Three more COVID-19 cases in Ontario as province works to strengthen response to disease

Latest infections bring total up to 18 in Ontario, 27 across Canada

By Graham Whittaker

The Ontario government announced that it plans to implement an enhanced public health structure to effectively combat COVID-19.

While the threat to Ontario remains low, with 18 confirmed cases in the province, this proactive update will broaden the existing framework to provide a fast and effective response to suspected cases.

Christine Elliott, Deputy Premier and Minister of Health, announced these changes Monday following the confirmation of three new cases on Monday.

“Our local public health units, hospitals, emergency health services, nurses and primary care providers, among others, have been critical in managing the early phases of this new coronavirus,” said Elliott. “This new structure will tap into an even broader network of clinical expertise, experience and capacity across the health sector to ensure extensive plans are in place to quickly and effectively respond to any and every possible scenario.”

The changes to the structure is as follows:

  • A new Command Table will be the single point of oversight providing executive leadership and strategic direction to guide Ontario’s response to COVID-19. The Command Table reports to the Minister of Health. The table will be chaired by the Deputy Minister of Health, Helen Angus, and include Dr. David Williams, Ontario’s Chief Medical Officer of Heath; Matthew Anderson, Ontario Health’s President and Chief Executive Officer; with representation from Public Health Ontario, the Ministry of Long-Term Care and Ministry of Labour, Training and Skills Development.
  • Five regional planning and implementation tables, led by Ontario Health with support from local public health units, will be responsible for reviewing regional plans to proactively ensure local readiness and implementing provincial strategies in areas such as assessment, testing and care, supplies and equipment, surveillance and communications.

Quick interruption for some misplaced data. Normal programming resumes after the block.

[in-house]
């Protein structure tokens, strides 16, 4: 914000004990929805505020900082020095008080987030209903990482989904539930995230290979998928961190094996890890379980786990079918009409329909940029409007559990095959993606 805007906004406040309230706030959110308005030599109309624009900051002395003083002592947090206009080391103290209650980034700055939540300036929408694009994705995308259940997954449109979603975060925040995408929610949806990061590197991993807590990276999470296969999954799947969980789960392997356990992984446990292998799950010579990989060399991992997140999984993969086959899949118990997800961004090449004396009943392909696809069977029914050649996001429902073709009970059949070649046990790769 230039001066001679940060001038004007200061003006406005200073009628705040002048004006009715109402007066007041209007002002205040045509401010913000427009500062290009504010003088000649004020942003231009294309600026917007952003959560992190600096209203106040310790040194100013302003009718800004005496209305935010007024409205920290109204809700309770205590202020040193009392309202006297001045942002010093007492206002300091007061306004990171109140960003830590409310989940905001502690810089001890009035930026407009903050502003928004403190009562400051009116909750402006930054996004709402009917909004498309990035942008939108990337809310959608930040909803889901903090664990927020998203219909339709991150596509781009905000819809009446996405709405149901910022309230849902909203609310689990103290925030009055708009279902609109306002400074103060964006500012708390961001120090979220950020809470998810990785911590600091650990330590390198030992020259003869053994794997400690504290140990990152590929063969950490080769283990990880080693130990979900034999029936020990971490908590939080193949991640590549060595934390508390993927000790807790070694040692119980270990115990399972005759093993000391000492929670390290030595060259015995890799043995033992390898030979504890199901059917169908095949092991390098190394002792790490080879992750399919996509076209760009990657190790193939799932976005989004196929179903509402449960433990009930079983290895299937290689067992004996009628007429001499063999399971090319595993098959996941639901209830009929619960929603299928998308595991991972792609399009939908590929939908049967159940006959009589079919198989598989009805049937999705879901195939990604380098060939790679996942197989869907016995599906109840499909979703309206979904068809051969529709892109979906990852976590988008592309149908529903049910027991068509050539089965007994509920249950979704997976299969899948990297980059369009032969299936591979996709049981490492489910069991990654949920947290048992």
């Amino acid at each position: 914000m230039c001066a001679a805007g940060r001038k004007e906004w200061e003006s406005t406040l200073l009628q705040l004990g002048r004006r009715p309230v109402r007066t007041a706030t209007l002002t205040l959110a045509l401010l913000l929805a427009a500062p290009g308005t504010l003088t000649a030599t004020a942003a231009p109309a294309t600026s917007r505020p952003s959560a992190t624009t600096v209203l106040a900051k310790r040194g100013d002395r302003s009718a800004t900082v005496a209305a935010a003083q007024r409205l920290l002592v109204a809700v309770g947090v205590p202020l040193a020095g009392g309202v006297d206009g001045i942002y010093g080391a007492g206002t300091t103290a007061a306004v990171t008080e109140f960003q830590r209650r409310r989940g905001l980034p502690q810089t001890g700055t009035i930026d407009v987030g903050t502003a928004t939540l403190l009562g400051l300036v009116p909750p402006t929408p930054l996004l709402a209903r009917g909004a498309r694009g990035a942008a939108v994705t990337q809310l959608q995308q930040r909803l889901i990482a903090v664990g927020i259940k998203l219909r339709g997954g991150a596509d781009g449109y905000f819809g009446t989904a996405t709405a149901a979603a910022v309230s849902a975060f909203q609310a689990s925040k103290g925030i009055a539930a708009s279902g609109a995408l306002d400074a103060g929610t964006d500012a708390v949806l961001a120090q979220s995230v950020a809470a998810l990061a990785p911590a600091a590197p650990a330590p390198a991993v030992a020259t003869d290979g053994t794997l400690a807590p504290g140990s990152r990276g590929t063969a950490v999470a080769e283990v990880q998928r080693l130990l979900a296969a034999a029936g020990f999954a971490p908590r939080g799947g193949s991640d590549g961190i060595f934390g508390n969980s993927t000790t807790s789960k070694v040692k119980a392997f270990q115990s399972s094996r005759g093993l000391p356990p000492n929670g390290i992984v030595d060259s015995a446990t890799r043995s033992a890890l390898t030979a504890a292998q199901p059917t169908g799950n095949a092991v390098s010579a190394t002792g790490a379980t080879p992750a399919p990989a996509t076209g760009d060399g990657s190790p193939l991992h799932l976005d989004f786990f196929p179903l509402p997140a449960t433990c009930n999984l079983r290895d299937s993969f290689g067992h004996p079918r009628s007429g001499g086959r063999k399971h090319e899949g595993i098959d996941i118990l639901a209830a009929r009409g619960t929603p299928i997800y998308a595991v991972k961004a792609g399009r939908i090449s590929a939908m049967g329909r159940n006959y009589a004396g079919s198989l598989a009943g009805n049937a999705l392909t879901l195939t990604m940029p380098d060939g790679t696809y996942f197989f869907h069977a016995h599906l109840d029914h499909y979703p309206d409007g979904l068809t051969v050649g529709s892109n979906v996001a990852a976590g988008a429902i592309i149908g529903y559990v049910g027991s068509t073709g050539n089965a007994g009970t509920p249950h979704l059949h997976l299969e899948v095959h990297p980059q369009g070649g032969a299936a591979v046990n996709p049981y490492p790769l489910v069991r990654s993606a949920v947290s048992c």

• The Ministry’s Emergency Operations Centre, also known as MEOC, will continue to provide situational awareness and perform an overall coordination function among the components of the response structure.
  • Scientific Table, led by Public Health Ontario, will support the provincial and regional components of the response structure with the provision of evidence, and scientific and technical advice to inform planning and response.
  • An Ethics Table, led by the University of Toronto Joint Centre for Bioethics, will assist in providing ethical guidance and representation at both provincial and regional tables to support decision-making throughout the response.
  • Sector or Issues Specific Tables, which would have a specific focus like supporting the coordination of repatriated Canadians or local case and contact management as well as sector-specific coordination such as paramedic services, First Nations health partners and others as needed.
  • Collaboration Table with members from key health sector organizations which will provide advice to the Command Table.

“Although the risk to Ontarians remains low, it is important that we take decisive steps to prepare for any scenario as this is a quickly evolving situation globally,” said Elliott. “As we enter this next phase of preparedness, every Ontarian should have full confidence that these efforts by our dedicated public health professionals and health care leaders will continue to keep them safe.”

With 18 cases in Ontario this brings the number of cases up to 27 in Canada.

The three latest cases announced today involve patients from Toronto.

Health officials say these cases are travel-related and the patients are in self-quarantine.

Ontario’s Chief Medical Officer of Health Dr. David Williams says there is no sign COVID-19 is spreading locally.